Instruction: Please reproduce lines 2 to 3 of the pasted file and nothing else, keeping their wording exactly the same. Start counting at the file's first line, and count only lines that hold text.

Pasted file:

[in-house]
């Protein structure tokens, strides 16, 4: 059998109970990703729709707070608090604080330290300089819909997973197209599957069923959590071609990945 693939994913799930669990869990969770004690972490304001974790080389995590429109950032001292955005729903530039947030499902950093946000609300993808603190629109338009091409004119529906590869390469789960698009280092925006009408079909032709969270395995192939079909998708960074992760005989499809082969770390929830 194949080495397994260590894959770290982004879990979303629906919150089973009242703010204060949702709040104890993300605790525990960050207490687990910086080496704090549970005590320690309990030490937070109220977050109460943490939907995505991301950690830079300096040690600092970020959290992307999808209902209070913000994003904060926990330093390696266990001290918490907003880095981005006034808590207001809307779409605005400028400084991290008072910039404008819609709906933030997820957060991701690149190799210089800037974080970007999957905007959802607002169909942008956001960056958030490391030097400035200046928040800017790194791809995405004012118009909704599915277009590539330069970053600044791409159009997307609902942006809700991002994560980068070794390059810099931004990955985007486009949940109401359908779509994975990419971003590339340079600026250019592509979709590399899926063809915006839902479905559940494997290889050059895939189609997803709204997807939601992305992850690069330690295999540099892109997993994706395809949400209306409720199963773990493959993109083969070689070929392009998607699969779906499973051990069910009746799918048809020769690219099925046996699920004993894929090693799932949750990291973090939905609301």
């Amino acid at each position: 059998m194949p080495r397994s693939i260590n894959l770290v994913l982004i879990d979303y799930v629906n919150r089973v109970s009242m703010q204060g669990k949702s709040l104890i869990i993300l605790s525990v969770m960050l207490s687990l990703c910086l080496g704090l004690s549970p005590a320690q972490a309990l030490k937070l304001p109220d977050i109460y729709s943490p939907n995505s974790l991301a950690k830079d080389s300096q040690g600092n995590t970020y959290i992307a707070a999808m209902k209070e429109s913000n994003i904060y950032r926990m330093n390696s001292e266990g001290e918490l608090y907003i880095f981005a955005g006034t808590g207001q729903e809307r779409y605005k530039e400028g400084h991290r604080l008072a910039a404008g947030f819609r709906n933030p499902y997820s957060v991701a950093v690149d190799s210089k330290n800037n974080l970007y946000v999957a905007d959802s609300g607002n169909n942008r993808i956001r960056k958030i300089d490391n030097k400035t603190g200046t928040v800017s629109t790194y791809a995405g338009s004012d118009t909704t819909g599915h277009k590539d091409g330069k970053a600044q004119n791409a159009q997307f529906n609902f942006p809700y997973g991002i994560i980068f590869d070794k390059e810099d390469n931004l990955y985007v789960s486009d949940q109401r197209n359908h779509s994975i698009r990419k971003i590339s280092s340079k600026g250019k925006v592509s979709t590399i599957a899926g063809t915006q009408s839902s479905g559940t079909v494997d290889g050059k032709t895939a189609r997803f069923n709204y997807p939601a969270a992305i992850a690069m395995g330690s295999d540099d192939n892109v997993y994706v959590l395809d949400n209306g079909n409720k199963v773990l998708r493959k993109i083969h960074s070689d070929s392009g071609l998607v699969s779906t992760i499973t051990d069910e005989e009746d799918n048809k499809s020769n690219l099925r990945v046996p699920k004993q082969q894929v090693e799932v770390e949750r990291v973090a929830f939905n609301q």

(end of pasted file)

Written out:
């Protein structure tokens, strides 16, 4: 059998109970990703729709707070608090604080330290300089819909997973197209599957069923959590071609990945 693939994913799930669990869990969770004690972490304001974790080389995590429109950032001292955005729903530039947030499902950093946000609300993808603190629109338009091409004119529906590869390469789960698009280092925006009408079909032709969270395995192939079909998708960074992760005989499809082969770390929830 194949080495397994260590894959770290982004879990979303629906919150089973009242703010204060949702709040104890993300605790525990960050207490687990910086080496704090549970005590320690309990030490937070109220977050109460943490939907995505991301950690830079300096040690600092970020959290992307999808209902209070913000994003904060926990330093390696266990001290918490907003880095981005006034808590207001809307779409605005400028400084991290008072910039404008819609709906933030997820957060991701690149190799210089800037974080970007999957905007959802607002169909942008956001960056958030490391030097400035200046928040800017790194791809995405004012118009909704599915277009590539330069970053600044791409159009997307609902942006809700991002994560980068070794390059810099931004990955985007486009949940109401359908779509994975990419971003590339340079600026250019592509979709590399899926063809915006839902479905559940494997290889050059895939189609997803709204997807939601992305992850690069330690295999540099892109997993994706395809949400209306409720199963773990493959993109083969070689070929392009998607699969779906499973051990069910009746799918048809020769690219099925046996699920004993894929090693799932949750990291973090939905609301």
């Amino acid at each position: 059998m194949p080495r397994s693939i260590n894959l770290v994913l982004i879990d979303y799930v629906n919150r089973v109970s009242m703010q204060g669990k949702s709040l104890i869990i993300l605790s525990v969770m960050l207490s687990l990703c910086l080496g704090l004690s549970p005590a320690q972490a309990l030490k937070l304001p109220d977050i109460y729709s943490p939907n995505s974790l991301a950690k830079d080389s300096q040690g600092n995590t970020y959290i992307a707070a999808m209902k209070e429109s913000n994003i904060y950032r926990m330093n390696s001292e266990g001290e918490l608090y907003i880095f981005a955005g006034t808590g207001q729903e809307r779409y605005k530039e400028g400084h991290r604080l008072a910039a404008g947030f819609r709906n933030p499902y997820s957060v991701a950093v690149d190799s210089k330290n800037n974080l970007y946000v999957a905007d959802s609300g607002n169909n942008r993808i956001r960056k958030i300089d490391n030097k400035t603190g200046t928040v800017s629109t790194y791809a995405g338009s004012d118009t909704t819909g599915h277009k590539d091409g330069k970053a600044q004119n791409a159009q997307f529906n609902f942006p809700y997973g991002i994560i980068f590869d070794k390059e810099d390469n931004l990955y985007v789960s486009d949940q109401r197209n359908h779509s994975i698009r990419k971003i590339s280092s340079k600026g250019k925006v592509s979709t590399i599957a899926g063809t915006q009408s839902s479905g559940t079909v494997d290889g050059k032709t895939a189609r997803f069923n709204y997807p939601a969270a992305i992850a690069m395995g330690s295999d540099d192939n892109v997993y994706v959590l395809d949400n209306g079909n409720k199963v773990l998708r493959k993109i083969h960074s070689d070929s392009g071609l998607v699969s779906t992760i499973t051990d069910e005989e009746d799918n048809k499809s020769n690219l099925r990945v046996p699920k004993q082969q894929v090693e799932v770390e949750r990291v973090a929830f939905n609301q």